More and more former residents began writing to him, recalling their times together in the good old days. This inspired Bunk to set up a section called "Your Memories of Saranac Lake" for their recollections.

As his interest in history developed, so did his collection of historic postcards, which he also shares on his Web site.

No description of the Web site can do justice to his creation. It has won awards from Schnibco's List of Best Websites and Nik's Nooks. It is a sophisticated source of information, which includes, among other things, updated local weather reports, news links, live area Web cams, event announcements and 85 pages, bursting with unusual local stories and more than 2,000 historical photos.

Bunk said his purpose is to save the history that does not make it into official documents; the history that is the fabric of our community, the oral and written recollections of the "plumbers, carpenters, loggers, waiters, waitresses and everyday workers" who make up the backbone of the community.

Many, recognizing the value of his project, have sent photo and story contributions. The better part of Bunk's days are spent gathering together this material; researching, editing and scanning it into a well-organized format. He pays all the costs of Web site hosting, is constantly reaching out to find more history, frequently bids on eBay for any relevant material, and helps other researchers with information.

"I try to save things nobody has ever heard of," he explained, "like the Wildman of Rainbow Lake." Stay tuned for that upcoming story. "Research is like detective work; you take little clues and use those to go on searching." He spends hours tracking tidbits of information, piecing them together to discover never before told stories. One of the most intriguing is that of the Saranac Lake bootlegger Pete Tanzini. Bunk was equally fascinated by the accounts he received via his Web site and e-mail, of former Saranac Lakers who had moved to New Orleans and struggled to survive Katrina.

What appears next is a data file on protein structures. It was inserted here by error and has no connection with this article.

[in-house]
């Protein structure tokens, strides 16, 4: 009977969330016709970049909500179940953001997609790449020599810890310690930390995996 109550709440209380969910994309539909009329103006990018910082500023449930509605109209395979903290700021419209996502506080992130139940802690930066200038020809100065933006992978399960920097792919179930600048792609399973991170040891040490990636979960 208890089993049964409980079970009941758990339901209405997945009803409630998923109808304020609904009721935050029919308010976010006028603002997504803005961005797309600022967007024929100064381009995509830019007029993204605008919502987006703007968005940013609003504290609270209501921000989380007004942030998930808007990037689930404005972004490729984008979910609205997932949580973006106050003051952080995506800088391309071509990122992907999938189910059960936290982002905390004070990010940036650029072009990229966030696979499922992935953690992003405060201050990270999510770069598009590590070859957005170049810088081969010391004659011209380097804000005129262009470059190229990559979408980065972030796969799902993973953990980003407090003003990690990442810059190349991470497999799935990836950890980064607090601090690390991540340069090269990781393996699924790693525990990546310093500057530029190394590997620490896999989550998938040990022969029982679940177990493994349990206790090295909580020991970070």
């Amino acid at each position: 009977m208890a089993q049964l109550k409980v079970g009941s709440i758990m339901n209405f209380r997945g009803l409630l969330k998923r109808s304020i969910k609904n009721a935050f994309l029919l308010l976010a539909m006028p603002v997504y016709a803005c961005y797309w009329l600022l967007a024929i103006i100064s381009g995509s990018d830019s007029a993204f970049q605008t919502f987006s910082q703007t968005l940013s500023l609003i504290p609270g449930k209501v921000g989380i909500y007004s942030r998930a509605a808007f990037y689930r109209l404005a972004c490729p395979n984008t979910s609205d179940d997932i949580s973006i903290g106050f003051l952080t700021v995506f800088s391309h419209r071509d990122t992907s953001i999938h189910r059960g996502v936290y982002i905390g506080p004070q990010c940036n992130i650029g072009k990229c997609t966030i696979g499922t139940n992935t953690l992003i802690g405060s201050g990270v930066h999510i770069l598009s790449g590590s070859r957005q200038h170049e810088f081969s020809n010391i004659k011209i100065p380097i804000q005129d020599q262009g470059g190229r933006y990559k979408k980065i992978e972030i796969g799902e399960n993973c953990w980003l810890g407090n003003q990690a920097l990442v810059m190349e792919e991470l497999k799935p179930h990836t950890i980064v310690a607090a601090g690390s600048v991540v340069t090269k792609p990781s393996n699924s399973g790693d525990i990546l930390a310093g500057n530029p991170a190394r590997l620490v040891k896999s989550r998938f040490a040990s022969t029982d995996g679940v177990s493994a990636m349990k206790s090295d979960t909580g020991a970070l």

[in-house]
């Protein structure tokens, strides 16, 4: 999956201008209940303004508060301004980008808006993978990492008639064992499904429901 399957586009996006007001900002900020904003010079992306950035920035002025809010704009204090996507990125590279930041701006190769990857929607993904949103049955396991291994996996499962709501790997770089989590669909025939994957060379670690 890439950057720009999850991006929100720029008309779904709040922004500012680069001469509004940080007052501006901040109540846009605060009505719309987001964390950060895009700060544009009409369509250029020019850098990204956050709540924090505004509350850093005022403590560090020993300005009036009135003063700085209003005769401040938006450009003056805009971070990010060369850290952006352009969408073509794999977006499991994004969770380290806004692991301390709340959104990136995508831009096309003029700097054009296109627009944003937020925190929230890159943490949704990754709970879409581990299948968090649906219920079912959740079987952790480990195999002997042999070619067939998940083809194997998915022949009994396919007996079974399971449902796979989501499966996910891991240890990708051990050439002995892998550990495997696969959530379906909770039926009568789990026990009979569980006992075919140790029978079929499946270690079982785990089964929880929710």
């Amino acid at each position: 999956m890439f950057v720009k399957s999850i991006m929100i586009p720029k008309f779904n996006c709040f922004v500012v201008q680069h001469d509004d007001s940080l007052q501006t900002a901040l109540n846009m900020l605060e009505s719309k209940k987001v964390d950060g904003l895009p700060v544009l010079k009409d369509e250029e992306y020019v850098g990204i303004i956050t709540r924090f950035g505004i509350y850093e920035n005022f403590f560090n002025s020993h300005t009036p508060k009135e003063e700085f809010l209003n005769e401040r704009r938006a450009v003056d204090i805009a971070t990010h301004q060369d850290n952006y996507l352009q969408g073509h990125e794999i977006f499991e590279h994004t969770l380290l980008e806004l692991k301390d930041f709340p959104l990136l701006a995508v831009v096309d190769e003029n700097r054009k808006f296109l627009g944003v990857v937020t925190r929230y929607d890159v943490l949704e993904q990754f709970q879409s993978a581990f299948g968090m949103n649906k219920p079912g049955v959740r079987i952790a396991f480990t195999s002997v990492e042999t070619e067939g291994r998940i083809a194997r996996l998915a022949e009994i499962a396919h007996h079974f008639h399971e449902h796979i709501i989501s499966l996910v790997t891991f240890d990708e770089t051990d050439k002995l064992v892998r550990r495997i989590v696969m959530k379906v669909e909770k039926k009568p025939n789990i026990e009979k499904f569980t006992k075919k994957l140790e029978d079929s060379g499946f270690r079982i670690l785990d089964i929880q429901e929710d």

Now semi-retired, Bunk works two days a week, spending most of the remaining time salvaging what would otherwise be lost history. He and his wife Paula, married in 1969, have two grown daughters, Karry and Kelly, and one 17-year old grandson, Chris.

Bunk said he is delighted that Chris is following in his "bobsled footsteps," actively pursuing not only this sport, but luge and skeleton as well.

When it comes to travel, Bunk says "Where would I go? I like it right here." Referring to his avocation, he says, "I'll never be through."

He said he does hope to find someone to carry on his work when he no longer can. He also hopes to find the funds to create a hard copy of the Web site, which he would donate to the Saranac Lake Free Library.

For all his diligence and enthusiastic research, there are days when he suddenly feels swamped by all the material, tosses it in the air and yells "OK, I'm out of here" (as demonstrated in the photo above). Then he heads to the Waterhole for a brew and some company before returning home once more to archive more historical treasures.

Based on an interview with Phil "Bunk" Griffin. Caperton Tissot can be reached at